Consumer Comfort Choice (Oban)
Across much of rural Scotland, mains gas is not available and many households use electric storage heaters. These can be difficult to control and expensive to run.
With funding from the Scottish Government's Improving Consumer Outcomes Fund, ALIenergy and project partner Connected Response, surveyed and assessed the experience of electric storage heating consumers in Oban, Argyll. The aim was to develop a Demonstrator Project based on practical low cost innovation in Phase 2, which would improve consumer comfort and provide a range of benefits:
- better heating at the times of their choice
- lower bills
- improved comfort and health
- ability to easily switch suppliers and thus reduce dependency on one particular tariff
- future potential to access local renewable generation where available.
Oban is one of the few areas with a Local Energy Plan, which helped us enormously when selecting an area to target and providing useful statistics. We selected the area of Oban to engage with because there are many households with electric storage heating (around 57%). The survey and initial engagement allowed us to assess the needs of electric heating consumers. The feedback was that households were unhappy with both the cost of their heating and the comfort provided.
Survey respondent quotes:
“I just don’t understand the meter”
“It’s hard to budget over winter because we’re constantly putting money in the meter”
“We’ve just got used to it but would prefer the flexibility of gas central heating”.
Phase 2 - HeatSage technology for the flexible control of electric storage heating
ALIenergy and Connected Response are working together to reduce heating bills and improve the heating experience of Oban’s residents. To achieve this, Connected Response’s HeatSage technology is being offered for installation in 90 properties in Oban. The project, co-funded by the Scottish Government’s Community and Renewable Energy Scheme (CARES), Centrica’s Energy for Tomorrow grant fund and Connected Response will monitor both the impact on heating bills and the comfort levels of those taking part.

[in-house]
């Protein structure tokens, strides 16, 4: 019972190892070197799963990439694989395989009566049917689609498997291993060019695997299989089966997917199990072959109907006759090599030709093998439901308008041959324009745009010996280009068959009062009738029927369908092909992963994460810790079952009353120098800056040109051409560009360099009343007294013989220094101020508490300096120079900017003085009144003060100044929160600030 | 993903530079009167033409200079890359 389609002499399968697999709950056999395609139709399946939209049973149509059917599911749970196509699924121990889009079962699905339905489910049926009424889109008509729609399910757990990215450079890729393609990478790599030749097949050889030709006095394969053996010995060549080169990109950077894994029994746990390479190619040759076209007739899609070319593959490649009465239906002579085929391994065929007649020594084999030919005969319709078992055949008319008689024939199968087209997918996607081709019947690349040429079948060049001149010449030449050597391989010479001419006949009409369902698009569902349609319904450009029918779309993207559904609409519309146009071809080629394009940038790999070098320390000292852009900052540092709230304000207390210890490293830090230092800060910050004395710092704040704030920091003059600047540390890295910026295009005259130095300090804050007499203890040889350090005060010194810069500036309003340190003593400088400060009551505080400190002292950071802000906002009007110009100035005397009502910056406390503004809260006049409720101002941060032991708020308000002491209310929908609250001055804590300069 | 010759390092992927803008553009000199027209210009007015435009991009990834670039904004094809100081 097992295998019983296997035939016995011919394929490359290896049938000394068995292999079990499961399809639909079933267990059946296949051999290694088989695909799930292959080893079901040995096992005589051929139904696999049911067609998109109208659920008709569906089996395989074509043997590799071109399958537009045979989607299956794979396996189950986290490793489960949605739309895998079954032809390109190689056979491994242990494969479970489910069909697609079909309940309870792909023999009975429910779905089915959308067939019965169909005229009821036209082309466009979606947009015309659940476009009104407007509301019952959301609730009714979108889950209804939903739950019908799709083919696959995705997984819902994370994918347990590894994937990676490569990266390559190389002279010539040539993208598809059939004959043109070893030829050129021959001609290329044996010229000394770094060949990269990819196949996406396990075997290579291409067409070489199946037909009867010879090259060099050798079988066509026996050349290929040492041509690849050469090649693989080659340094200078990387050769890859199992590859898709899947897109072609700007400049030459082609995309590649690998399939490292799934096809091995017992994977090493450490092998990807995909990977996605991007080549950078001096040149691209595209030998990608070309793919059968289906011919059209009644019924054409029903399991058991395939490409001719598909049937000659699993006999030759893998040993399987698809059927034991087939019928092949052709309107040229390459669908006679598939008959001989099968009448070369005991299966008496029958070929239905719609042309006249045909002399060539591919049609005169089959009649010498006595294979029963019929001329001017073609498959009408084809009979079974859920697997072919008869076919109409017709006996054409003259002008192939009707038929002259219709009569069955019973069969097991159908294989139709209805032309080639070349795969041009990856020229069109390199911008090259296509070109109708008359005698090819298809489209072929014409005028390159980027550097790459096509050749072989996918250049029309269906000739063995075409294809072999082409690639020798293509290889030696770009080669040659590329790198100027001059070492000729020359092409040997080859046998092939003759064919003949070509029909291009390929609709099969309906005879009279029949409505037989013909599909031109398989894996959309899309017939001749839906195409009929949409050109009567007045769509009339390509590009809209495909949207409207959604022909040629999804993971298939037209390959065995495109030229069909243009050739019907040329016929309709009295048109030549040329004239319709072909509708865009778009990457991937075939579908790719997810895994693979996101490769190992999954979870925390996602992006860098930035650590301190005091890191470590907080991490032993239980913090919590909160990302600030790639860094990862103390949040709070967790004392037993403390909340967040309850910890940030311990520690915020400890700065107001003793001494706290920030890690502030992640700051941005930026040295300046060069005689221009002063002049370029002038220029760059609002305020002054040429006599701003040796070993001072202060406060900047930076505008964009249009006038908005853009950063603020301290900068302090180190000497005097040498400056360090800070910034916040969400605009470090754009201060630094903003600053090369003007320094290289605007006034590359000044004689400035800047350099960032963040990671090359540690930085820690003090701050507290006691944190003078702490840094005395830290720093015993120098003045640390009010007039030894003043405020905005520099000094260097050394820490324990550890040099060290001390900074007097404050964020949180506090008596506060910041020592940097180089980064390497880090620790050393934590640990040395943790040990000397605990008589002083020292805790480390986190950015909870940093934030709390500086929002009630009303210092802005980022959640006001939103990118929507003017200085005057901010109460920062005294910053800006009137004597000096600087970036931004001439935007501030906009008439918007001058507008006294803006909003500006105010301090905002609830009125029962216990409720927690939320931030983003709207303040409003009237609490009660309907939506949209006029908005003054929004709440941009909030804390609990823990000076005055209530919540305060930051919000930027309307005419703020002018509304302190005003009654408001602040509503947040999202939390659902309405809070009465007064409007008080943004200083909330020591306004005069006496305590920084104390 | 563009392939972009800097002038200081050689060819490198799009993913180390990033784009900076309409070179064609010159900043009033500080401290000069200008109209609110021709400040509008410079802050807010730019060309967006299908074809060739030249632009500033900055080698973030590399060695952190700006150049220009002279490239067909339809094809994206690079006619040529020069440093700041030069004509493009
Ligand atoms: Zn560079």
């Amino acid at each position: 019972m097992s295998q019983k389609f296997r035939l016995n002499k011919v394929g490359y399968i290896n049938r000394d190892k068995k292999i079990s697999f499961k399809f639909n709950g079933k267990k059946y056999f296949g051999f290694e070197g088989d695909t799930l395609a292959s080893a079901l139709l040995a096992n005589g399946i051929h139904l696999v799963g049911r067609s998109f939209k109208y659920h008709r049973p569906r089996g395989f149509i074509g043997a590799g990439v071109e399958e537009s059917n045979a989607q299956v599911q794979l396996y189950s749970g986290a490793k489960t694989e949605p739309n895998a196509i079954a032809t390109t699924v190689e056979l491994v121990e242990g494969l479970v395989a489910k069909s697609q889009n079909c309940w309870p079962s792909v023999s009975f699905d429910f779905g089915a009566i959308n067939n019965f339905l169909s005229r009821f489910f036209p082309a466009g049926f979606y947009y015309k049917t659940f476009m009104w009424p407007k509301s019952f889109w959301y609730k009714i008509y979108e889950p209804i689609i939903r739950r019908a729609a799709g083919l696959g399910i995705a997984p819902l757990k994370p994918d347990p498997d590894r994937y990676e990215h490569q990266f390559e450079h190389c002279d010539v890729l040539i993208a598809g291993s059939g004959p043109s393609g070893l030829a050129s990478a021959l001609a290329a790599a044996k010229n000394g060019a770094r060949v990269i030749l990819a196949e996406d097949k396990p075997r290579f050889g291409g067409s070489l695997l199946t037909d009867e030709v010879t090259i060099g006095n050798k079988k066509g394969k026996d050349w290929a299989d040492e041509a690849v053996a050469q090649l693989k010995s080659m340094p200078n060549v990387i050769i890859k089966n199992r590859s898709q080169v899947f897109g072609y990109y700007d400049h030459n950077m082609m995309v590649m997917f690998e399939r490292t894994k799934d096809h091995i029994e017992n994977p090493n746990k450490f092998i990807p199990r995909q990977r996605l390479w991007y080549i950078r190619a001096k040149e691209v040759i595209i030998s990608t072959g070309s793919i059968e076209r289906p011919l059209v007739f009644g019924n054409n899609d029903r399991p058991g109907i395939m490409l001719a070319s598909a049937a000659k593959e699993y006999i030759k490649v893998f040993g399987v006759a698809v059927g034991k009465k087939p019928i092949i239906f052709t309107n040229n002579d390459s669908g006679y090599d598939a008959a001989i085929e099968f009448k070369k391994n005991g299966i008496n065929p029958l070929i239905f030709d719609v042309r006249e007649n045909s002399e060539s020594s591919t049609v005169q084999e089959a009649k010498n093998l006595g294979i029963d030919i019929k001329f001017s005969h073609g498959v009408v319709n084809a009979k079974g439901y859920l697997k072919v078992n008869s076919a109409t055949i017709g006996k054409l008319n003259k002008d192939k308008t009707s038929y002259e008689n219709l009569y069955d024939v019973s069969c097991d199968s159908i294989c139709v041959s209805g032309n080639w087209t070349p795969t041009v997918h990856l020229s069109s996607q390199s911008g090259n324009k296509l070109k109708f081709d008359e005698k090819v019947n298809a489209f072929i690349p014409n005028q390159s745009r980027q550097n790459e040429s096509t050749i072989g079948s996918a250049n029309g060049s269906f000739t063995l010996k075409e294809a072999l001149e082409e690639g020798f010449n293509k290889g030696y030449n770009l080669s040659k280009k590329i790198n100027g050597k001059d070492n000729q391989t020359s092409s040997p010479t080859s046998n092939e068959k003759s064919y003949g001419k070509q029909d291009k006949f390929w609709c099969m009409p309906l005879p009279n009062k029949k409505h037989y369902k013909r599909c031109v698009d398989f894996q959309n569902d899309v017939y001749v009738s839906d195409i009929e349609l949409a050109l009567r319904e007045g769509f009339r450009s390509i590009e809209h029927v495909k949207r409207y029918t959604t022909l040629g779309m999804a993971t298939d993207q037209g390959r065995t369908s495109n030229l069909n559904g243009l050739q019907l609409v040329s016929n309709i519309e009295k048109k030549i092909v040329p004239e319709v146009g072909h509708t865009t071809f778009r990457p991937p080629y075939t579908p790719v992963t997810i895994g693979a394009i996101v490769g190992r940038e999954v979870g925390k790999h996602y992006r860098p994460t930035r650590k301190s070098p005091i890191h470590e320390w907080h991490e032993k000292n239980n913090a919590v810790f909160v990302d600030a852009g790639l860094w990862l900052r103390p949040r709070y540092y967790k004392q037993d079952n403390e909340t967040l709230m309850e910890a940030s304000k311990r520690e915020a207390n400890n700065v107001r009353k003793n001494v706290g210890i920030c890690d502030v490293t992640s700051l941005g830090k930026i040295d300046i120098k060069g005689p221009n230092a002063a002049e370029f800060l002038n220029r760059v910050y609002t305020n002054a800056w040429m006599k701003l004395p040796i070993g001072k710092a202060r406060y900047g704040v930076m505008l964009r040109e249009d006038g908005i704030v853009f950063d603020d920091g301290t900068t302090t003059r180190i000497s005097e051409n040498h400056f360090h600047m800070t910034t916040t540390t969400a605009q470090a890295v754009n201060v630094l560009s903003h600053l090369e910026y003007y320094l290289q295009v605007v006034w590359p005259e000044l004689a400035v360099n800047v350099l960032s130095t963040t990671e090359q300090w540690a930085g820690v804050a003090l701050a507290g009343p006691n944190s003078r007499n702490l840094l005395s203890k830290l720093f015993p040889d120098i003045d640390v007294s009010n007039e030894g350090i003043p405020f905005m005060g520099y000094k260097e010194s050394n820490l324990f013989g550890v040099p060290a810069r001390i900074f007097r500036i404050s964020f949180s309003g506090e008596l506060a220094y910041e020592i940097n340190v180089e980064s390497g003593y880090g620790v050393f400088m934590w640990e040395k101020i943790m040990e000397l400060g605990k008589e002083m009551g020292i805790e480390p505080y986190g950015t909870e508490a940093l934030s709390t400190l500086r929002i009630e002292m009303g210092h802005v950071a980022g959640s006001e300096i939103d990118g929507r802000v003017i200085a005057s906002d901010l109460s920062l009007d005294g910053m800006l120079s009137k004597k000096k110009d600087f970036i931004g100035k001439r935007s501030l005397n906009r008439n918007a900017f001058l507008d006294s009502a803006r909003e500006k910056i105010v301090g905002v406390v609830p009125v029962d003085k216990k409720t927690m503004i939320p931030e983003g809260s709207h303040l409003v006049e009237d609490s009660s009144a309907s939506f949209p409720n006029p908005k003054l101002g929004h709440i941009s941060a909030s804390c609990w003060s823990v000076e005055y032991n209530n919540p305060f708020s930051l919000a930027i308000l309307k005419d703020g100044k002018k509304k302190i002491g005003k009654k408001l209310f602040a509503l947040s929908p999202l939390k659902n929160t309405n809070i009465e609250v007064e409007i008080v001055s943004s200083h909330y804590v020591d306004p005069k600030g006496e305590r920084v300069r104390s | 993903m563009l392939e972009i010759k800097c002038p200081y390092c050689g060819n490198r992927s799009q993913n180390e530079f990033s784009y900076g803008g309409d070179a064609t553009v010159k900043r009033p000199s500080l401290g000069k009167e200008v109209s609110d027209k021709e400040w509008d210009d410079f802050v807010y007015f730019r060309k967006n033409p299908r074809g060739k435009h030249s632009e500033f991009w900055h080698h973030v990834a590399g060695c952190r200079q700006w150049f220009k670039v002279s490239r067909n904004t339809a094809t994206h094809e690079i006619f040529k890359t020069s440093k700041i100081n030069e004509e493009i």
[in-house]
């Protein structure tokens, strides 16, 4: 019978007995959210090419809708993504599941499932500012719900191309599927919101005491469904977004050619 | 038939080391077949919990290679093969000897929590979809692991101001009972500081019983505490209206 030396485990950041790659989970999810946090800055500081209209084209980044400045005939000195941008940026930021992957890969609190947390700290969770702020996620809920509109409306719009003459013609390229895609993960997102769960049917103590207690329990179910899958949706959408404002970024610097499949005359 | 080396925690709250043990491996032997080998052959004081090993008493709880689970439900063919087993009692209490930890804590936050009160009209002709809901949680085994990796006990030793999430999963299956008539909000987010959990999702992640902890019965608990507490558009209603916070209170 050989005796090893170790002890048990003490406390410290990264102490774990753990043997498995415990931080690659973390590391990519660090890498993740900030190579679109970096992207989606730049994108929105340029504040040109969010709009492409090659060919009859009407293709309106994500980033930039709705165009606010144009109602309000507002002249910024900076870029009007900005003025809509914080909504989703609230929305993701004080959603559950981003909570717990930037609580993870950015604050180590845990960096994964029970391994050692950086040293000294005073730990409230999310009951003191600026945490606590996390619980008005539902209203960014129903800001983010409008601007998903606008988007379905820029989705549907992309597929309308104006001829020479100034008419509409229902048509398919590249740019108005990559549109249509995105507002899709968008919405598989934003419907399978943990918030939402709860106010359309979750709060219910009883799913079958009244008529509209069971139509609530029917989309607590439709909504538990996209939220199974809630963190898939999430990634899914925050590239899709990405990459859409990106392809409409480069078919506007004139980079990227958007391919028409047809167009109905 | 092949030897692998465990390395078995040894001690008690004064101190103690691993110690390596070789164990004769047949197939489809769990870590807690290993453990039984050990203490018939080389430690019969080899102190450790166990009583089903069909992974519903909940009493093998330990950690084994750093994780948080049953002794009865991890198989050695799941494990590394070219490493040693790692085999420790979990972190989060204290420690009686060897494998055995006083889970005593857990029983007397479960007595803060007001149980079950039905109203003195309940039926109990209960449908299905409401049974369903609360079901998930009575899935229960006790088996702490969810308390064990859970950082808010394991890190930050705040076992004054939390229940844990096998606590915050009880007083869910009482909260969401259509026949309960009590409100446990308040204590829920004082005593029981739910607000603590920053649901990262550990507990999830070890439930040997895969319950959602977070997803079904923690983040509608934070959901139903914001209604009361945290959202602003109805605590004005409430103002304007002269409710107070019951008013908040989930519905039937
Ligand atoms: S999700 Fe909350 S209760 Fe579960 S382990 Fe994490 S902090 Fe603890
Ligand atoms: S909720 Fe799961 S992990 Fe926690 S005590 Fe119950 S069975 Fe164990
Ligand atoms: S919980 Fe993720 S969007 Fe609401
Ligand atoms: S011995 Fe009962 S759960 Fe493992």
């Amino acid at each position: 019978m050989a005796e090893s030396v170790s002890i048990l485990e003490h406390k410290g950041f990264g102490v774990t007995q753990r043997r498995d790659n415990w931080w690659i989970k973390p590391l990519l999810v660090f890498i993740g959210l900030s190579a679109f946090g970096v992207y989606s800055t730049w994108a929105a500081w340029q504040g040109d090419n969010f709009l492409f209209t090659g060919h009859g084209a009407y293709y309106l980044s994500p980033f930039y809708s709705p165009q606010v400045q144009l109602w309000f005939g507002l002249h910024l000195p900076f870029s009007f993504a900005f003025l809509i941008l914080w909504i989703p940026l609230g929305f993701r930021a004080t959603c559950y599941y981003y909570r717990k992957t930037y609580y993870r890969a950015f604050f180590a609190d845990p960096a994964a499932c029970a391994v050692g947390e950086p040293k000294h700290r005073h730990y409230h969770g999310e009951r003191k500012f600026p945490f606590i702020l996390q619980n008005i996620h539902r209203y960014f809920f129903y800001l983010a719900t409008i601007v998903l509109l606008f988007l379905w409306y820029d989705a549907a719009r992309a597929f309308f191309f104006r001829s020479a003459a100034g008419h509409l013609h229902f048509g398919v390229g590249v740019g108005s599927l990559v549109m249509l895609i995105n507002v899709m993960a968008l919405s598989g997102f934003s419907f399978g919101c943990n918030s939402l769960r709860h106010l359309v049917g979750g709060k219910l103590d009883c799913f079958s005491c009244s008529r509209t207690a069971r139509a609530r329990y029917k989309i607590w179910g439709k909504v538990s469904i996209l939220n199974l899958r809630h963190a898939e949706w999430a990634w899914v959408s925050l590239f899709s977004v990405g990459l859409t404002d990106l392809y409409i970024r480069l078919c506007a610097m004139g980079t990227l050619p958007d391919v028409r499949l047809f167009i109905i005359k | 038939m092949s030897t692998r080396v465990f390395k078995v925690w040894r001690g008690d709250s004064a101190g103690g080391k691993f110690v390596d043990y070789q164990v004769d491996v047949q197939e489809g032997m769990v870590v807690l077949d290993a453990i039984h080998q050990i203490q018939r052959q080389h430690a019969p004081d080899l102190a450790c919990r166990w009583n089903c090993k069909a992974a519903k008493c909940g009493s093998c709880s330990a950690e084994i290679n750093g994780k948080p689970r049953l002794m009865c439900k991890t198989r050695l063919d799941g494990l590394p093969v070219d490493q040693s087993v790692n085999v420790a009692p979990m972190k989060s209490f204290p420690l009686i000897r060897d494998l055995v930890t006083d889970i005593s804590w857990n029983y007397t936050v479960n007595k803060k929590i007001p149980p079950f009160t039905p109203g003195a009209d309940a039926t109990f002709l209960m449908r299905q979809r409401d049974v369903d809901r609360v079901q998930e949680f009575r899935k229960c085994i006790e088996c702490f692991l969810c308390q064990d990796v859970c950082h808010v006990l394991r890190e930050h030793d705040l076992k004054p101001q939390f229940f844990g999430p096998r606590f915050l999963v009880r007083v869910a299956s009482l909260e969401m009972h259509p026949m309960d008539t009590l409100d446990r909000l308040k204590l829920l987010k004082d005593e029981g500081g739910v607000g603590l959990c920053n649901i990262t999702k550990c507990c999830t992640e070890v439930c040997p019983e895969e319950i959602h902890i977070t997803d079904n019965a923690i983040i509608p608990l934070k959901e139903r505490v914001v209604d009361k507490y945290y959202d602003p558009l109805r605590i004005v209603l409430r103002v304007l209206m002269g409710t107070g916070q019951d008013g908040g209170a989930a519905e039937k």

Oban has a maritime climate with mild winters and cool summers. The average high temperature in summer is around 18OC and the average low in winter rarely goes below 2OC. This temperature range dictates that most homes require some level of heating every day of the year. Average heating bills are, therefore, higher than for many other British regions.
Currently available domestic tariffs on the market give consumers little control over when their storage heating is charged, with the vast majority limited to night-time charging. Consequently, many households rely on costly supplementary heating such as convector or fan heaters in the late afternoon and evening to remain warm, or wear more layers of clothing, or simply go to bed early. An elderly demographic, low wages, the constant need for heating due to the climate, the predominance of electric storage heating, and the inflexibility of the tariffs mean that many Oban households struggle to afford their heating bills.
How does HeatSage technology work?